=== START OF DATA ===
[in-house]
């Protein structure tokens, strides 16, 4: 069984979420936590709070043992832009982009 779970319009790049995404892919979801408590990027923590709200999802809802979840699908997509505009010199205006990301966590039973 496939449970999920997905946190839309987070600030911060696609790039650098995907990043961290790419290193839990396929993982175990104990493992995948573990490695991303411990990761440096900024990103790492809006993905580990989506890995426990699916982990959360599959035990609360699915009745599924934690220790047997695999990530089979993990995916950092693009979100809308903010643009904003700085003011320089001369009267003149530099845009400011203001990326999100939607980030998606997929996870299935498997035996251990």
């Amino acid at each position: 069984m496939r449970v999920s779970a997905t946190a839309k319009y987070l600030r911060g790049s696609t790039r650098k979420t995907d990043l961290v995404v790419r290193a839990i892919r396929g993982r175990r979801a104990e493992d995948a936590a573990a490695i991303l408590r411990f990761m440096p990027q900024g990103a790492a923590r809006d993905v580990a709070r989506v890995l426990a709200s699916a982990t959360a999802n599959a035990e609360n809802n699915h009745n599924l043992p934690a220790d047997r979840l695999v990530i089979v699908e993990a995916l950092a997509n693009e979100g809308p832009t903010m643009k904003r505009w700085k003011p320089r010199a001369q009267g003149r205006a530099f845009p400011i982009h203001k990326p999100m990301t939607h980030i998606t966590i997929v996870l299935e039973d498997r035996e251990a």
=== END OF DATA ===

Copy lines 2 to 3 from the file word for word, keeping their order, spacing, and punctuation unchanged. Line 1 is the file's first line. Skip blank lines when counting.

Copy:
């Protein structure tokens, strides 16, 4: 069984979420936590709070043992832009982009 779970319009790049995404892919979801408590990027923590709200999802809802979840699908997509505009010199205006990301966590039973 496939449970999920997905946190839309987070600030911060696609790039650098995907990043961290790419290193839990396929993982175990104990493992995948573990490695991303411990990761440096900024990103790492809006993905580990989506890995426990699916982990959360599959035990609360699915009745599924934690220790047997695999990530089979993990995916950092693009979100809308903010643009904003700085003011320089001369009267003149530099845009400011203001990326999100939607980030998606997929996870299935498997035996251990």
């Amino acid at each position: 069984m496939r449970v999920s779970a997905t946190a839309k319009y987070l600030r911060g790049s696609t790039r650098k979420t995907d990043l961290v995404v790419r290193a839990i892919r396929g993982r175990r979801a104990e493992d995948a936590a573990a490695i991303l408590r411990f990761m440096p990027q900024g990103a790492a923590r809006d993905v580990a709070r989506v890995l426990a709200s699916a982990t959360a999802n599959a035990e609360n809802n699915h009745n599924l043992p934690a220790d047997r979840l695999v990530i089979v699908e993990a995916l950092a997509n693009e979100g809308p832009t903010m643009k904003r505009w700085k003011p320089r010199a001369q009267g003149r205006a530099f845009p400011i982009h203001k990326p999100m990301t939607h980030i998606t966590i997929v996870l299935e039973d498997r035996e251990a």